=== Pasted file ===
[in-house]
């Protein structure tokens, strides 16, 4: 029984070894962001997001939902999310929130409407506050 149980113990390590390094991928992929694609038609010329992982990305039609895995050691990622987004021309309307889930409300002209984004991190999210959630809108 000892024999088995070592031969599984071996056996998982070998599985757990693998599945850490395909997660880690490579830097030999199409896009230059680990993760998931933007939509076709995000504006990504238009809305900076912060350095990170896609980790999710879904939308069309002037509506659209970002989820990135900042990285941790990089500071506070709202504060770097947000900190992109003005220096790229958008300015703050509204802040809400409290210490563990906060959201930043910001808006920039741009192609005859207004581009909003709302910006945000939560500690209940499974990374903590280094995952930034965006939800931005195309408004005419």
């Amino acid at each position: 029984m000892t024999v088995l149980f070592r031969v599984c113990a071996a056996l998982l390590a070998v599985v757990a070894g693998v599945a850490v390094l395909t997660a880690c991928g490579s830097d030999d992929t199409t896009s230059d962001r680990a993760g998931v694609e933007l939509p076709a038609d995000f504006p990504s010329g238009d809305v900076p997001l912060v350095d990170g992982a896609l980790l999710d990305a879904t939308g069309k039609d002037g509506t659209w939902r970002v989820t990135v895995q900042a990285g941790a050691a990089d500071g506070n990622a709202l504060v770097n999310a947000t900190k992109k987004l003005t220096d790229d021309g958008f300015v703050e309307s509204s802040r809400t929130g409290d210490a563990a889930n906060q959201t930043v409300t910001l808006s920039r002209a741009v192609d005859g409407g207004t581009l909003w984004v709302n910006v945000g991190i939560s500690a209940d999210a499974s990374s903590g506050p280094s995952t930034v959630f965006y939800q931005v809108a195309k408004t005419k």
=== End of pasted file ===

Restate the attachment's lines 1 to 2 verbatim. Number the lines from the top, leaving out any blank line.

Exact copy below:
[in-house]
């Protein structure tokens, strides 16, 4: 029984070894962001997001939902999310929130409407506050 149980113990390590390094991928992929694609038609010329992982990305039609895995050691990622987004021309309307889930409300002209984004991190999210959630809108 000892024999088995070592031969599984071996056996998982070998599985757990693998599945850490395909997660880690490579830097030999199409896009230059680990993760998931933007939509076709995000504006990504238009809305900076912060350095990170896609980790999710879904939308069309002037509506659209970002989820990135900042990285941790990089500071506070709202504060770097947000900190992109003005220096790229958008300015703050509204802040809400409290210490563990906060959201930043910001808006920039741009192609005859207004581009909003709302910006945000939560500690209940499974990374903590280094995952930034965006939800931005195309408004005419």